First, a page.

I have a bigtime love for Oprah. Her unparalleled daytime talk show was on my family TV from before I was born to the year after I graduated from college. I grew up reciting never go to a second location and live your best life and when you know better you do better. Oprah Winfrey is frequently (and correctly) referred to as the queen of daytime television, but she did a lot for the bookish world as well. Her book club alone popularized classic literature and catapulted many contemporary authors on to the best sellers list.
I recently devoured the new NPR podcast Making Oprah, which celebrates what would have been the 30th season of The Oprah Winfrey Show. Here are some books that will keep the celebration of this important Oprah anniversary going. Get ready for lots of lightbulb moments!
Oprah’s relationship with food is notorious. I mean, the woman once wheeled out a wagon full of all the representational fat she’d lost. In this new book, she pairs recipes with personal essays and memories from her life. I definitely want a peak at the promised photos of Oprah’s kitchen.
What I Know For Sure by Oprah Winfrey
Whenever I read Oprah’s magazine, which my mom still subscribes to, I flip to the back for Oprah’s “What I Know For Sure” column. Here her life lessons are collected and updated in one book. Amazing!
I Know Why the Caged Bird Sings by Maya Angelou
Oprah called Maya Angelou her “mentor-mother-sister-friend.” She featured The Heart of a Woman in her 1997 book club, but I Know Why the Caged Bird Sings marks the first of Angelou’s seven autobiographies. Both are beautiful and excellent books.
The Color Purple by Alice Walker
Oprah finished The Color Purple in one day and soon was telling everyone how she was obsessed with her new favorite book. She called the story her own story. She starred in the 1985 movie adaptation, playing Sofia, and was nominated for an Academy Award for her first ever film role.
The Deep End of the Ocean by Jacqueline Mitchard
This novel tells the story of a suburban family dealing with the disappearance of the youngest son. It was the first pick for Oprah’s famous book club in 1996 and, subsequently, a national best seller.
The Bluest Eye by Toni Morrison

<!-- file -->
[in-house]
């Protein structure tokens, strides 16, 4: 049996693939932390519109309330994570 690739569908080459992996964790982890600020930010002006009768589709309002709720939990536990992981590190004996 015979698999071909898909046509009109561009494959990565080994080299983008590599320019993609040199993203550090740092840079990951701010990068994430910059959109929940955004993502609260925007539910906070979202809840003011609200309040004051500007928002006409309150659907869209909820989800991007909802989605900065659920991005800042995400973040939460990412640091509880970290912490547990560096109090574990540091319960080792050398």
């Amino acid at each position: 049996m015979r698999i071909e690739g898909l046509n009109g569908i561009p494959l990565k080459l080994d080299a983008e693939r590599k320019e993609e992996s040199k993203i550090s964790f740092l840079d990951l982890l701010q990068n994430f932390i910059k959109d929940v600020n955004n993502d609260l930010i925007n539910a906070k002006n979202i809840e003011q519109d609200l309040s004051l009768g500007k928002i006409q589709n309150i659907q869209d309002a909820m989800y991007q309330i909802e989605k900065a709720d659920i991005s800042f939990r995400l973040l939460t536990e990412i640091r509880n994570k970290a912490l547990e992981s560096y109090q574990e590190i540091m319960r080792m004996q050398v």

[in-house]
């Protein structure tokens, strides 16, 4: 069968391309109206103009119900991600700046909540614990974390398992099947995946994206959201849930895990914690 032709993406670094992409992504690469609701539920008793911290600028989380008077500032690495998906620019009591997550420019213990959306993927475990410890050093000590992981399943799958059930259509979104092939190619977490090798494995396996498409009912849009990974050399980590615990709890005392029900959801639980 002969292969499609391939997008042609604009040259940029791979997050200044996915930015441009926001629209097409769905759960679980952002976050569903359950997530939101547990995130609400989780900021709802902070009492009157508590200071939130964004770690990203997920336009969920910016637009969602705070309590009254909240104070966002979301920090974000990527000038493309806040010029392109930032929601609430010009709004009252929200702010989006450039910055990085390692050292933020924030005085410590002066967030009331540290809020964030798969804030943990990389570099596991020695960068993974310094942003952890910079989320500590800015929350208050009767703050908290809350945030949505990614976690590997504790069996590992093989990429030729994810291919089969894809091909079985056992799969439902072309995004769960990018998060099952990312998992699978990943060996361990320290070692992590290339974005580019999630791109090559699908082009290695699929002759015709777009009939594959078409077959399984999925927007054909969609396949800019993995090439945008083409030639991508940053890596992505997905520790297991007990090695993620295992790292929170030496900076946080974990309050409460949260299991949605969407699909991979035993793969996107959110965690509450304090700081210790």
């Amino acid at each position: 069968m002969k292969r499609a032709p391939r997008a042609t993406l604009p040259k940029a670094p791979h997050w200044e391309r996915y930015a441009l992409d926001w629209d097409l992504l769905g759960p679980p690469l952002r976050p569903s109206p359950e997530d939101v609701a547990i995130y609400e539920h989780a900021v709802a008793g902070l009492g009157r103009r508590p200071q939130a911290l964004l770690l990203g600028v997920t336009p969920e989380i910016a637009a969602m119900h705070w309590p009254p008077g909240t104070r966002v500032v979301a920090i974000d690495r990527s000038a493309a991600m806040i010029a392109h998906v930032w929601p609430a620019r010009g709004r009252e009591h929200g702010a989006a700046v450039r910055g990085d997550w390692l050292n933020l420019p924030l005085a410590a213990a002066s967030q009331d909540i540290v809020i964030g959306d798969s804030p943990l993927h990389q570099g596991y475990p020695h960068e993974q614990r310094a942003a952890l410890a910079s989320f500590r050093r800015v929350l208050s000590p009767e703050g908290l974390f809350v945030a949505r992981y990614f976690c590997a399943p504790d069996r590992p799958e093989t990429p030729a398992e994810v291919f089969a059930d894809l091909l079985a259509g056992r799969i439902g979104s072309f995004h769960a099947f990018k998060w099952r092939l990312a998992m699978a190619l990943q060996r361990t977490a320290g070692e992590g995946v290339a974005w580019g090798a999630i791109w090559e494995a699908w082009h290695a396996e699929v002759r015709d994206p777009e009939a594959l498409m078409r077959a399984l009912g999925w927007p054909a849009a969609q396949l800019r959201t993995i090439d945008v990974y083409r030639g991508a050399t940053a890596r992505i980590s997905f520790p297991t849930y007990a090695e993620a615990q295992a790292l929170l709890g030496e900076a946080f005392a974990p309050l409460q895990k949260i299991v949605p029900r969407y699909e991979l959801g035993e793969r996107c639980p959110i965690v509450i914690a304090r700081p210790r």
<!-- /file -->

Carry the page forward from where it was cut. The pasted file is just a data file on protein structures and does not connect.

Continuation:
Toni Morrison’s novels appeared on Oprah’s book club several times. The Bluest Eye examines questions about race, gender, and conformity in the story of Pecola Breedlove, a young black girl who is teased for her appearance and prays every day to be beautiful.
Freedom by Jonathan Franzen
Aside from the James Frey controversy, Oprah’s most controversial book club pick might have been Jonathan Franzen. When Oprah chose Franzen’s The Corrections for her book club in 2001, Franzen offended the host and her viewers when he scoffed at the honor saying that his novel was “a hard book for that audience” and that he wanted to attract more male readers instead. Still, in 2010 Oprah chose Freedom for her book club calling the novel “a masterpiece.”
Wild by Cheryl Strayed
The memoir Wild is the first pick of Oprah’s Book Club 2.0, the reincarnation of the book club post Oprah’s last season. In case you’ve been living under a rock or haven’t watched the Netflix Gilmore Girls reboot, Wild portrays the eleven-hundred mile solo hike that Cheryl Strayed undertook at age twenty-two following the death of her mother.
Life Strategies: Doing What Works, Doing What Matters by Phillip C. McGraw
I don’t know exactly how I feel about him, but no list of Oprah inspirations would be complete without a little Dr. Phil on it. In his first book, you will find such gems as, “you have to name it before you can claim it.” Because wisdom that rhymes is much easier to remember.
In the Meantime: Finding Yourself and the Love You Want by Iyanla Vanzant
Iyanla is another Oprah Winfrey protégé who many peopled learned about through the show. She’s written many books, but this one is one of her most popular and a number one bestseller.
The Underground Railroad by Colson Whitehead
This National Book Award winner was Oprah’s pick for the book club this year. In this acclaimed novel, the author reimagines the Underground Railroad as an actual railroad complete with conductors, train tracks, and engineers.
A Wrinkle in Time by Madeleine L’Engle
There are few things that excite me as much as the news that Oprah will be playing Mrs. Which in the upcoming Ava Duvernay film adaptation of A Wrinkle in Time. I cannot wait to see this amazing performance!